Tales from the Trail

from Summit Notebook:

So how plugged in is the SEC chair? (technologically speaking)

Securities and Exchange Commission Chairman Mary Schapiro says her agency has its work cut out to compete with the massive amounts of money that private firms, policed by the SEC, pour into the latest technology.

"Can we keep up with Wall Street? I think we have a fighting chance. We'll never have, under any circumstances, the kind of budgets that would allow us to spend a billion dollars a year on technology as some firms do, I mean that's just not going to happen, and I totally understand that," she said at the Reuters Future Face of Finance Summit. FINANCE-SUMMIT/SCHAPIRO

"If we can build a forensics lab for our enforcement people to be able to download data off of iPhones and iPads and other instruments, then we will be a lot better able to pursue insider trading potentially and other securities law violations," she said.

So how technologically plugged in is the SEC chair personally?

"I have an iPad," Schapiro said.

"No I don't do Twitter, I don't have a Facebook page. You know, in my position it would be complicated," she said with a laugh. "So maybe I'm kind of middling in terms of technology."

Her agency has a Twitter feed and a Facebook page in development.

To see how important technology is to the SEC, just look at the amount of data it must sift through in dealing with cases.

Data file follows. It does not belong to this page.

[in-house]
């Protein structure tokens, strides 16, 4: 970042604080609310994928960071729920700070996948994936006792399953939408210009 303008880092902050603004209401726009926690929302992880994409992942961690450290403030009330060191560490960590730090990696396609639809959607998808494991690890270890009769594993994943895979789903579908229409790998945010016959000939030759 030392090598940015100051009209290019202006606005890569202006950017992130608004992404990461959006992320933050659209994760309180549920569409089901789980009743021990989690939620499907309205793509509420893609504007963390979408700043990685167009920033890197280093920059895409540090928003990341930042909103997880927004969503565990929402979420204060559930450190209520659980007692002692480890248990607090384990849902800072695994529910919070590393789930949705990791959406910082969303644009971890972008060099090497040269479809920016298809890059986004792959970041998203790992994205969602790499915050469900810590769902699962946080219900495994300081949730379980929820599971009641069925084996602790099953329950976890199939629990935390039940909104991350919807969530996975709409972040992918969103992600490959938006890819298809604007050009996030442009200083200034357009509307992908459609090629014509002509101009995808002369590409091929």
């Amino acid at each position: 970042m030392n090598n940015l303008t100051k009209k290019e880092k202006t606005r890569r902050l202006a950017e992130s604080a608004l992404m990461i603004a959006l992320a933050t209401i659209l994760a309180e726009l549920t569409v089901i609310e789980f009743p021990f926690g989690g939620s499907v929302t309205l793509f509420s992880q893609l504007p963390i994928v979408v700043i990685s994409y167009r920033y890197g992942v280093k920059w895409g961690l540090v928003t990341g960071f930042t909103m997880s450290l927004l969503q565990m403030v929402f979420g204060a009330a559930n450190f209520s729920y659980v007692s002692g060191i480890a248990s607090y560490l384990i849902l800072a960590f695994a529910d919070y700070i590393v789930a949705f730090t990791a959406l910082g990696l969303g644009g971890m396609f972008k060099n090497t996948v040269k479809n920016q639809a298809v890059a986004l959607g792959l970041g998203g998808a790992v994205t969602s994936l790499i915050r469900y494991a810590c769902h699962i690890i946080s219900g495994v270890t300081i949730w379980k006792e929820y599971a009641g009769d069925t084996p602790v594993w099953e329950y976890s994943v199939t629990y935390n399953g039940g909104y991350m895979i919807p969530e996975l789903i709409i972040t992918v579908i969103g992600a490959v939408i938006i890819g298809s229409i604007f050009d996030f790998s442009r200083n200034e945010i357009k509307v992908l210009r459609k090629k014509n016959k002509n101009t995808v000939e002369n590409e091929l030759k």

Washington Extra -Soothing business, suing business

President Barack Obama had some soothing words for business leaders at the White House today, telling them that, despite some impressions to the contrary, he was really on their side after all. Financial regulatory reform was necessary, but “it is important now that there is a period of healing and consolidation and implementation that is less disruptive.”

Presumably the head of American Express was not invited to the meeting, on the day that the Justice Department decided to sue the company, saying its rules preventing merchants from encouraging consumers to use cheaper, rival cards violate antitrust law.amex It is the latest salvo in the administration’s battle with credit card companies, who it accuses of scalping consumers. Amex typically charges higher fees to merchants than rival cards, with the justification that its clients are richer and spend more.

Advocates of the government’s action say credit cards cost significantly more in the United States than abroad, and tough measures are required to open up the market and protect consumers. But the American Bankers Association expressed some valid doubts that merchants would actually pass on any savings from the Justice Department’s action to those consumers.

Lessons in ignoring red flags from the SEC

The Securities and Exchange Commission, which has the power to strike fear into the hearts of financial types, is the one getting beaten up today by its own inspector general.

Turns out that tips came in over 16 years that should have raised red flags and could have uncovered Bernard Madoff’s $65 billion ponzi fraud before his December 2008 confession. ASIA-EUROPE/

Even Madoff was “astonished” that the SEC did not follow up to verify his testimony about clearing trades through a third party, saying he had actually thought it was “game over” at that point.